In North Dallas High School’s gymnasium, two coaches, a UTD professor, a homeless college student, a film crew and the school band waited for the arrival of an old man named Willy, whose picture was plastered across a huge piece of banner paper. The band shouted his name in rhythm as the coaches looked on in confusion, and after a few moments, a tall man in a leopard print hat walked through the paper, smiling. It was MLB and NFL legend Deion Sanders.
In a June episode of “Celebrity Undercover Boss,” Sanders, disguised as an old man named “Willy,” visited football coach and UTD alum Desiree Allen of North Dallas High School. Later in the episode, Sanders separately visited Jonathan Palant, a vocal music professor at UTD and conductor of the Dallas Street Choir. The show follows a different celebrity every week as they go undercover to find undiscovered talent. Sanders, who was brought to tears by his visits to North Dallas High School and the choir, ultimately bestowed large donations to Allen, her football team, the choir and one of its homeless members.
Allen, one of the first and only female high school football coaches in Texas, was approached by “Willy” under the guise that he wanted to start coaching his own team. Allen trained him in the basics of coaching, as Sanders attempted to conceal his prior knowledge of the sport. In a candid conversation after practice, Allen told Sanders that she had regularly used her own resources to properly outfit the inner-city high school team, several of whose players are homeless. Later in the episode, Allen said she sees it as her job to create an outlet and safe place for her players.
After revealing his true identity, Sanders praised Allen’s commitment to her players and coaching ability. Sanders then donated $10,000 to Allen to reimburse her for equipment costs, and an additional $10,000 to fund the team. He also invited her to help coach the national football camp he runs for the 21 best high school football athletes in the nation.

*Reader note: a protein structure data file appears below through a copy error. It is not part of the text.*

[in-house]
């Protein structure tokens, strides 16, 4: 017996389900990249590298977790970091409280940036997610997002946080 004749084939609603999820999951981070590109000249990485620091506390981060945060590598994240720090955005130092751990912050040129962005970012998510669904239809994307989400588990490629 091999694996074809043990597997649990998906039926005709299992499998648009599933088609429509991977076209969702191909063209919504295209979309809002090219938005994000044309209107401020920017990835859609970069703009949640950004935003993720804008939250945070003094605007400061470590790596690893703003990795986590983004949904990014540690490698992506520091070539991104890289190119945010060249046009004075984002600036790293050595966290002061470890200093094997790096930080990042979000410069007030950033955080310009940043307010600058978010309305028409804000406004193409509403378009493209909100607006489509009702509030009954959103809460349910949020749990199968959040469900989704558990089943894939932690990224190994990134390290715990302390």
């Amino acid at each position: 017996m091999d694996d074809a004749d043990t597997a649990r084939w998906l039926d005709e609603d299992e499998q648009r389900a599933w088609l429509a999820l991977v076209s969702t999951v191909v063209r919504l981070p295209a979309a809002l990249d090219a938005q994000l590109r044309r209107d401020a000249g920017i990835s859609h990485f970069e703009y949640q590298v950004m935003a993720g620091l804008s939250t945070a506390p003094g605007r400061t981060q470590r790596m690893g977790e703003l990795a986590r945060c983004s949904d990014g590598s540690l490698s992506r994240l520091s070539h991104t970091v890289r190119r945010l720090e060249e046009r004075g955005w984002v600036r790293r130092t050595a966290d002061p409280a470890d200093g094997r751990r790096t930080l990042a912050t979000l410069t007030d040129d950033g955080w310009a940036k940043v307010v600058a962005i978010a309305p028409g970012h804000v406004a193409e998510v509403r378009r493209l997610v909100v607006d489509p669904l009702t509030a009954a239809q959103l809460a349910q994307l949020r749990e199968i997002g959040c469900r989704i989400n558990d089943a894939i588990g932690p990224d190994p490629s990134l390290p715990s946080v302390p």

Allen played sports at UTD, and after graduating with a degree in mathematics in 1999, she went on to coach the women’s basketball team. Since then, she has worked four years at North Dallas High School as both a math teacher and the football team’s assistant coach. Allen also plays in the Women’s Football Alliance, a national women’s full contact football league. Her team, Dallas Elite, has made it to the national championship game every year since its founding in 2015.
UTD professor Jonathan Palant has been teaching vocal music at the university since 2016, a year after founding the Dallas Street Choir. Palant started the choir after working with the homeless community to create a performance designed around the Street Requiem, a funeral dirge to honor those who died on the streets. Since then, the choir has performed at venues ranging from Dallas homeless shelters to Carnegie Hall and the Washington National Cathedral.
As Sanders helped set up a room for one of the choir’s rehearsals, he spoke to and became invested in the stage crew coordinator, Michael, a young man who at the time of filming was homeless while attending college. Sanders fought back tears as Michael described his time in the foster care system and the struggles of living on the street.
“Our segment was originally intended to be about the Dallas Street Choir, but after they met Michael, they started to film him more and more and follow(ed) him,” Palant said. “I’m thrilled that they latched on to Michael’s story because he is an exceptional person.”
Sanders’ gift allowed Michael to finish his undergraduate degree and to subsidize an apartment and food for one year. Palant said Michael is now in the process of applying to graduate school and is looking for a job while still serving as the stage crew coordinator for the Dallas Street Choir. Sanders, who briefly helped conduct the choir during the episode, also donated a significant, undisclosed amount to the choir to fund the purchase of music, incentives, post-rehearsal meals and day-to-day operations.
“It’s been transformative both for me personally and for others. Having a place to express themselves physically, having an opportunity to teach the broader community about homelessness and just show that those who are experiencing homelessness have a whole lot more to say than are often given credit for — that they’ve got heart and passion and goals,” Palant said.